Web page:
Mayor Antonio Villaraigosa today vetoed a motion that called for putting a portion of the City Council's discretionary funds into a salary account controlled by Sixth District Councilman Tony Cardenas.
However, questions have been raised over whether Villaraigosa has authority to veto the expenditure.
"The Street Furniture Revenue Fund is intended to fund transit-related projects, sidewalk repair and other community beautification projects,'' Villaraigosa wrote in a letter to the City Council. "It is not intended to augment elected officials' staff salary accounts.''
"The subject motion's attempt to misuse the Street Furniture Revenue Fund by augmenting the general salary account of Council District Six is fiscally imprudent and is hereby VETOED,'' he added.
In the motion, Cardenas sought to take $142,000 of the profit collected by the city from advertisements posted on bus shelters and kiosks in his district, and put it in his salary account.
There was no immediate response to a call to Cardenas' office seeking comment.
Cardenas' spokesman told the Los Angeles Times the councilman intended to use the money to pay the salaries of three deputies who attend to street work and illegal dumping problems, and two aides working on speed bump and other transportation issues in his San Fernando Valley district.
Cardenas' motion also sought to transfer $38,000 into the Board of Public Works Fund to help the Sun Valley Chamber of Commerce pay for bulky-item pickup, and graffiti and weed abatement; and $97,500 to the North East Graffiti Busters.
Sarah Hamilton, an aide to Villaraigosa, said he also vetoed the $38,000 expenditure but not the $97,000, saying "it is not subject to mayoral veto authority.''
Sharon Tso, executive officer in the city's Chief Legislative Analyst's office, believes none of the Street Furniture Revenue Funds is subject to the mayor's authority.
Tso cited a provision in Los Angeles' Administrative Code, which states: "Expenditures from the (Street Furniture Revenue) Fund shall be made from each Council District account, as authorized by the council member representing that Council District and by the City Council.''
"I don't believe that the mayor is included anywhere within that Administrative Code section,'' Tso pointed out.
Matt Szabo, Villaraigosa's deputy chief of staff, said Sections 341 and 342 in the city Charter gave the mayor power to veto Cardenas' motion.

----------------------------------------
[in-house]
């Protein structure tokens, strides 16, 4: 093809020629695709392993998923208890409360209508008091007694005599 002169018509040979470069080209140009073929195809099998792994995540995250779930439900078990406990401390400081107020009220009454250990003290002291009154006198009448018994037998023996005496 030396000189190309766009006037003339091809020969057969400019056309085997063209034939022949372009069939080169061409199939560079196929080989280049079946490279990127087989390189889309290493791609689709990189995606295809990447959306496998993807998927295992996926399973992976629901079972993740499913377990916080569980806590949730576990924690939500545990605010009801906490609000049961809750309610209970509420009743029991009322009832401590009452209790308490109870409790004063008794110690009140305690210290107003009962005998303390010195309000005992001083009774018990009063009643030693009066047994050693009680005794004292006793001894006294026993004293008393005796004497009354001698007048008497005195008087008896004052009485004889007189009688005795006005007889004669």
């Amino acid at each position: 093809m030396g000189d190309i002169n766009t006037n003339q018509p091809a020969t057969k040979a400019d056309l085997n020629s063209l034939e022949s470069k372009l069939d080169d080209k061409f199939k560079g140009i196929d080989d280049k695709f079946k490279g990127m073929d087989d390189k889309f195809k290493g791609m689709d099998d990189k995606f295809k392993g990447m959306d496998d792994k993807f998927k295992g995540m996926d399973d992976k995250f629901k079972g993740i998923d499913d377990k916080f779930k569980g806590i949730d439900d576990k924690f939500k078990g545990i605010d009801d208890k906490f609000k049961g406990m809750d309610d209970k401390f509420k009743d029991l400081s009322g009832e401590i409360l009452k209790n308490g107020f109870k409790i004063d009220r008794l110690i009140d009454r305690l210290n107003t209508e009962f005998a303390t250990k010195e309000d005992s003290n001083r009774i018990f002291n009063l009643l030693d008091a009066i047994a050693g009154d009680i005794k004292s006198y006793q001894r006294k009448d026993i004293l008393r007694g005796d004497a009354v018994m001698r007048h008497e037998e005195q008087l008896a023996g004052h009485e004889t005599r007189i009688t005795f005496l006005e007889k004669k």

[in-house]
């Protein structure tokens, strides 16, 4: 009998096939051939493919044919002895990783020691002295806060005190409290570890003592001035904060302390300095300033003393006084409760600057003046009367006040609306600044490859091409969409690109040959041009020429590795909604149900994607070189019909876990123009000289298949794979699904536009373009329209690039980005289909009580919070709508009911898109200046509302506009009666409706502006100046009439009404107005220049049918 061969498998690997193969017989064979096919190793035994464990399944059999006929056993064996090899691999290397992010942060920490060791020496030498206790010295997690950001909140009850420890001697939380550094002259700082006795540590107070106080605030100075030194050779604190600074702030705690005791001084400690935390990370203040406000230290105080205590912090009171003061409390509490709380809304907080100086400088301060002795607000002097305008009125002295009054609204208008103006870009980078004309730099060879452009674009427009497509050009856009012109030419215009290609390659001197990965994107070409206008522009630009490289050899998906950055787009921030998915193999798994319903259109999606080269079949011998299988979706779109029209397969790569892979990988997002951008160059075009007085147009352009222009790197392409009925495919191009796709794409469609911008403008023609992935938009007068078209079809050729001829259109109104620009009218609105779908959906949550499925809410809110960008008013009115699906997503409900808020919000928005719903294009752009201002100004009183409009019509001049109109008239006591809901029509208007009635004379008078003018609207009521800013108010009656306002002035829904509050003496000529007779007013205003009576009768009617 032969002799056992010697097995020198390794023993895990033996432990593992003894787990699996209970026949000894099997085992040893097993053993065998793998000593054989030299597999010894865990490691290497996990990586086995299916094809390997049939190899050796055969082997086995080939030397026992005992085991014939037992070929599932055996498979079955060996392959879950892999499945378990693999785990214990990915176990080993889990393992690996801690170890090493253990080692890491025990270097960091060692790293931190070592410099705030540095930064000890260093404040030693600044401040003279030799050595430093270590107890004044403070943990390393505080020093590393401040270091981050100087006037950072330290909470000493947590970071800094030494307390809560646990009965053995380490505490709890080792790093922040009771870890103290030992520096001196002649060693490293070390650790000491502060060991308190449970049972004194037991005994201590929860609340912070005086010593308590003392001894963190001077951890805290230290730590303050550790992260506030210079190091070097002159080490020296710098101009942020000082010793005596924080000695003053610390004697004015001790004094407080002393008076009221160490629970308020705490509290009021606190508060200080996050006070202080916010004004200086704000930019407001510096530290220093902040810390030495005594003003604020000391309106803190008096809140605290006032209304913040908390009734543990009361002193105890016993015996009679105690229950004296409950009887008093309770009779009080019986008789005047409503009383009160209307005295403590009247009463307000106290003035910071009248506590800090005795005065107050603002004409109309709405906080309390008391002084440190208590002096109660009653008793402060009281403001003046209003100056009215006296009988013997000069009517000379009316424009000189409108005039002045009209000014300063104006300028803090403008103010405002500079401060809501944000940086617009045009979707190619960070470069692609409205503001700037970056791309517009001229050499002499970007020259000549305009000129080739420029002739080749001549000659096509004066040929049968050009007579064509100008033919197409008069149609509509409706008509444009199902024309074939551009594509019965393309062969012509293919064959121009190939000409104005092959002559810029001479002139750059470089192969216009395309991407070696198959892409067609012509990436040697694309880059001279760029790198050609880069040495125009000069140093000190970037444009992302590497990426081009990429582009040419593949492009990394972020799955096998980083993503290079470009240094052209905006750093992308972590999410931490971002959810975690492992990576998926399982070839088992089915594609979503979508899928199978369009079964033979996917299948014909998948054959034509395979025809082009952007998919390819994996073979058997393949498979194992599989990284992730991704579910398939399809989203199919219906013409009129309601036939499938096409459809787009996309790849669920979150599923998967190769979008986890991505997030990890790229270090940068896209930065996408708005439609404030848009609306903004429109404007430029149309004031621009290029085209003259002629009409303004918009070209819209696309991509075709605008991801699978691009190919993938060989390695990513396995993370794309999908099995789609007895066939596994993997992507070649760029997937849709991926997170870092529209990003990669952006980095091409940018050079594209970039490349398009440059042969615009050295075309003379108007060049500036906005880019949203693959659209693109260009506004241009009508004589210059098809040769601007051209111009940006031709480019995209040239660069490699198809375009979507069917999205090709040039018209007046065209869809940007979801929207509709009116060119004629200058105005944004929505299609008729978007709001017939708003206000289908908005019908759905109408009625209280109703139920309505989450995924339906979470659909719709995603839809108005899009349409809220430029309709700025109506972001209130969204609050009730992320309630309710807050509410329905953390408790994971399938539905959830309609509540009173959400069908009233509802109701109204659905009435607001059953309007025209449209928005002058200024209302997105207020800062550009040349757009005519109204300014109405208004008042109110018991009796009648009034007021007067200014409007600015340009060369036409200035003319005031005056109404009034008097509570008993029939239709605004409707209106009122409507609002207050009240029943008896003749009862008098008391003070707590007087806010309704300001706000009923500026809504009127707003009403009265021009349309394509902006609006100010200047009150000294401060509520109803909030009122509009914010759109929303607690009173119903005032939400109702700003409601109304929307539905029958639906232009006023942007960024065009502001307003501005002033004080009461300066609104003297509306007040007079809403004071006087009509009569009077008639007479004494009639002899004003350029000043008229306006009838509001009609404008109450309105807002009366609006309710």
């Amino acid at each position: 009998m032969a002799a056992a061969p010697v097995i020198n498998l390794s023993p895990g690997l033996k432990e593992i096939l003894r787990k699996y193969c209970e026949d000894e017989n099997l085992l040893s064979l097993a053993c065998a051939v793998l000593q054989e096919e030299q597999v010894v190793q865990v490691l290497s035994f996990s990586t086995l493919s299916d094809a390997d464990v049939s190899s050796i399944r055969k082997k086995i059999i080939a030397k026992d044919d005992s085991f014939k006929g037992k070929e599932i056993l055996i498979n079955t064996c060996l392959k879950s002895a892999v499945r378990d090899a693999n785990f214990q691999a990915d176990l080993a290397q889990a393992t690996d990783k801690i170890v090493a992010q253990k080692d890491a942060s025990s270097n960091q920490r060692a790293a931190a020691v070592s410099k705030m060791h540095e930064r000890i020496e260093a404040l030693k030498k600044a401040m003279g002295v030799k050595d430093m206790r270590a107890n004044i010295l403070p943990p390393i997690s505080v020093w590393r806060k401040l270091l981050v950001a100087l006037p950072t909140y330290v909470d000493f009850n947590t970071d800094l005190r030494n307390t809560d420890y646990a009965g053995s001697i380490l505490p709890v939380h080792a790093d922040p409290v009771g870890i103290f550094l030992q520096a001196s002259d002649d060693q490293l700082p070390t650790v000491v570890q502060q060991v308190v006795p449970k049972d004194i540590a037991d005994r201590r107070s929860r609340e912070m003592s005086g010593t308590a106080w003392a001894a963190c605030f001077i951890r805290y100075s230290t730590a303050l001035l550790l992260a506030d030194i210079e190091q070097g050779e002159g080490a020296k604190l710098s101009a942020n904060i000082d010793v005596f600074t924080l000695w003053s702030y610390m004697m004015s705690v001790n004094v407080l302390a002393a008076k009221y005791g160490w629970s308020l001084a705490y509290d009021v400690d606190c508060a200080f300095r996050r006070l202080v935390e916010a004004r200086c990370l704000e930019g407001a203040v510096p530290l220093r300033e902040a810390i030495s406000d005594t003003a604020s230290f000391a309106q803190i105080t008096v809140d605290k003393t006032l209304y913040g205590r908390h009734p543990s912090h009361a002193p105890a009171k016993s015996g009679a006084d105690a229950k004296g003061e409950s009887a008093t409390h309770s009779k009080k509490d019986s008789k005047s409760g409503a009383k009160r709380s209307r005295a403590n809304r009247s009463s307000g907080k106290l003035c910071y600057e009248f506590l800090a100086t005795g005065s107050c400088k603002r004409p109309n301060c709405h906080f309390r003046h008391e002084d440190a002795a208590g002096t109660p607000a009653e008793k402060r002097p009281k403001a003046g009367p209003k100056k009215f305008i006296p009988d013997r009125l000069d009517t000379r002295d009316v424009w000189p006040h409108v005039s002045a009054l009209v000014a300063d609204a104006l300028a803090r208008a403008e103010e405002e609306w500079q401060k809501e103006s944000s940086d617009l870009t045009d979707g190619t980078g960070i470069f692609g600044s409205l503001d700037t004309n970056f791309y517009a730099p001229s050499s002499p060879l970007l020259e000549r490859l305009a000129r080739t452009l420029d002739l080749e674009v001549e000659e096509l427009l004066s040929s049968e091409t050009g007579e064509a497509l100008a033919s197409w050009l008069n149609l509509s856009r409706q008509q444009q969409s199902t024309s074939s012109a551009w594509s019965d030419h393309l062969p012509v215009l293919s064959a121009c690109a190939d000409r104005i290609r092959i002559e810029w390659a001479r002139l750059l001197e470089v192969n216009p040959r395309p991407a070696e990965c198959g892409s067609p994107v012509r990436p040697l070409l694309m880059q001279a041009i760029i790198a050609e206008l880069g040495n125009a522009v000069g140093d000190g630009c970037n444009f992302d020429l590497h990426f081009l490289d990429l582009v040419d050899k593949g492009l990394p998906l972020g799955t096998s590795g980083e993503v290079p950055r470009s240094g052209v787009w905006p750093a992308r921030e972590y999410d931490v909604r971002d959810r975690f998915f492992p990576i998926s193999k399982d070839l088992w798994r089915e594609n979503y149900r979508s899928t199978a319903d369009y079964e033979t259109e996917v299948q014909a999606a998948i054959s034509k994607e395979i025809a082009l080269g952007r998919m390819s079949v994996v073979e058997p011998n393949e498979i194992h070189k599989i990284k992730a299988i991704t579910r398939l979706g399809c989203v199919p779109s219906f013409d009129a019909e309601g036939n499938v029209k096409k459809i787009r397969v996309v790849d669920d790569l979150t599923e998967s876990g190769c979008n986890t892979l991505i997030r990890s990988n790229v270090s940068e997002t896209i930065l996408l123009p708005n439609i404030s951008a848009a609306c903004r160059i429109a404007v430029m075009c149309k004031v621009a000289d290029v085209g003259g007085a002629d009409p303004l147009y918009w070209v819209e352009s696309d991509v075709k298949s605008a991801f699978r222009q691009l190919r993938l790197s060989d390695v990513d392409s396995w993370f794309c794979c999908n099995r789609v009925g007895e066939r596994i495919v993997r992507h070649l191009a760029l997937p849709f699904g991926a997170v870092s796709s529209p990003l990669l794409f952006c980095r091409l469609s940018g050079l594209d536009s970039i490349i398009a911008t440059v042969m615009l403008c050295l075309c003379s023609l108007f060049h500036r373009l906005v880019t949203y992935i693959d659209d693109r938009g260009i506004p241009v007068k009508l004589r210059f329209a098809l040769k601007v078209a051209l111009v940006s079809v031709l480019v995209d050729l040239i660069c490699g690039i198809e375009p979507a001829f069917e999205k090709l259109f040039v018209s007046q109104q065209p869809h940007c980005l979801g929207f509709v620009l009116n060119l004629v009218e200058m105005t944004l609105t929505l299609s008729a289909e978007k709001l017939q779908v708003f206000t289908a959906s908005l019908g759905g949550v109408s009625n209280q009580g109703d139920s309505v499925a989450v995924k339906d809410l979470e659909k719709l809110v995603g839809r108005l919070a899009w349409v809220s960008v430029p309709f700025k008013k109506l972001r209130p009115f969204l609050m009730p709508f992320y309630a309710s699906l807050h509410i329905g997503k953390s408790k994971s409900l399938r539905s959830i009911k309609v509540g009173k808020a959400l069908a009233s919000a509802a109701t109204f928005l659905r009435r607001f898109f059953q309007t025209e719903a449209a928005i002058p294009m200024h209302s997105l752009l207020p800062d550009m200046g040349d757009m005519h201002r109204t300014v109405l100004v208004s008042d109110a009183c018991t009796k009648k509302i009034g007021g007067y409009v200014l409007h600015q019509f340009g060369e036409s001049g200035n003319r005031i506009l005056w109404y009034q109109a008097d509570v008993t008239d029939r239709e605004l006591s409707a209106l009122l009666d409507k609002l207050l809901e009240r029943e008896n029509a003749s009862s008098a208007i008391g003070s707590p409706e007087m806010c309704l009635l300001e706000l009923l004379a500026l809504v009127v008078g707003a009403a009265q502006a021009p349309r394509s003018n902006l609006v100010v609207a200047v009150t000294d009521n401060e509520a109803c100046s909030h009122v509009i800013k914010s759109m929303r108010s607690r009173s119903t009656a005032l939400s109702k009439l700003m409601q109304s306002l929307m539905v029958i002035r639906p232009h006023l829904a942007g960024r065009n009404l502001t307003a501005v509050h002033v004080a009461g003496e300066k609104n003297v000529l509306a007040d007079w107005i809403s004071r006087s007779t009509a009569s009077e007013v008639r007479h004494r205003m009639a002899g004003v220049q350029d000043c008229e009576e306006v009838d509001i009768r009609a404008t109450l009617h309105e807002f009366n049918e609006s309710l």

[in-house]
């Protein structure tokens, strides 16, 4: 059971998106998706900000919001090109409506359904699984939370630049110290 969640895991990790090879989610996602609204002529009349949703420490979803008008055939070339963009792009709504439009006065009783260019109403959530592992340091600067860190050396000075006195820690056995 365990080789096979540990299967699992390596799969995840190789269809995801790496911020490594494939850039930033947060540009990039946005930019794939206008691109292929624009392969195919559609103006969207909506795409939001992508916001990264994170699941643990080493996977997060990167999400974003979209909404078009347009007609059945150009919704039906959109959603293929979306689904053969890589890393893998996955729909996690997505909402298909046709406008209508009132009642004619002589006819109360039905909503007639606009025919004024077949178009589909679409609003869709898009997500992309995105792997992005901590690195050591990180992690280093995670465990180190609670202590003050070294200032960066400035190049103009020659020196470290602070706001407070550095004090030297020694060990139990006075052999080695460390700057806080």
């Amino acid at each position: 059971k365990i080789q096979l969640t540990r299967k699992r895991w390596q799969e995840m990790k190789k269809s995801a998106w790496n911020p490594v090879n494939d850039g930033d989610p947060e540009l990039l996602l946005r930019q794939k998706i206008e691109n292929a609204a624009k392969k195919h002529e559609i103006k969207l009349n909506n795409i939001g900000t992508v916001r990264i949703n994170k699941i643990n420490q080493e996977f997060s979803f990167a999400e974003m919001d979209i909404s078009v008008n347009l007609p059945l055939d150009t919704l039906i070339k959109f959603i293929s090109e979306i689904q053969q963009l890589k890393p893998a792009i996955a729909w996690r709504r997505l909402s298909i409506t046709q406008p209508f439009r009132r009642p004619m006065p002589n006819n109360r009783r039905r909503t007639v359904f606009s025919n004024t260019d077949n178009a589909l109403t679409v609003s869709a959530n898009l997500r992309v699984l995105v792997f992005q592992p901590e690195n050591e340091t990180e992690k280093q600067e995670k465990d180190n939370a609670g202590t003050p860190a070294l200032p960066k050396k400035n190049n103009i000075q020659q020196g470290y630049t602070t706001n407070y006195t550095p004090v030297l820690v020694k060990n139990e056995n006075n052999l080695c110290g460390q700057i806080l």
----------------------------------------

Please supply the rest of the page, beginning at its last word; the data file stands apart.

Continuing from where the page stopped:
Tso said those provisions governed the transfer of funds that are specifically identified in the city budget and there "do not apply'' in this case.
It is not clear whether the City Council will recognize the veto and try to override it with 10 votes.
In his letter, Villaraigosa warned them against doing that, saying "First you should consider whether a prolonged, controversial and very public debate over a possible override of this veto is worth the council's valuable time -- particularly given the enormous amount of work before us as we attempt to balance this fiscal year's budget and prepare to close next fiscal year's $485 million deficit.
"Second, you should carefully consider the message a Council override of this veto would send to the national credit rating agencies,'' Villaraigosa added.
"The city's most recent downgrade by Standard & Poor's and negative outlook by Moody's Investor Service each referenced their respective fears that the council appears unable to make the necessary decisions to balance the budget and strengthen our financial position. An override of this veto would confirm those fears.'' Cardenas' motion was approved by every member of the City Council present on the day it was heard -- except for Councilman Bernard Parks, who said he did not support the transfer of discretionary funds into any council member's salary account.
Villaraigosa has repeatedly called on council members to transfer their unappropriated discretionary funds into the Reserve Fund, which is set aside for emergencies and which credit rating agencies closely monitor.
There is $230 million in the Reserve Fund, but officials plan to use $200 million of it to balance the books this fiscal year.
The veto was Villaraigosa's first of a discretionary fund transfer, his veto since becoming mayor on July 1, 2005, Hamilton said.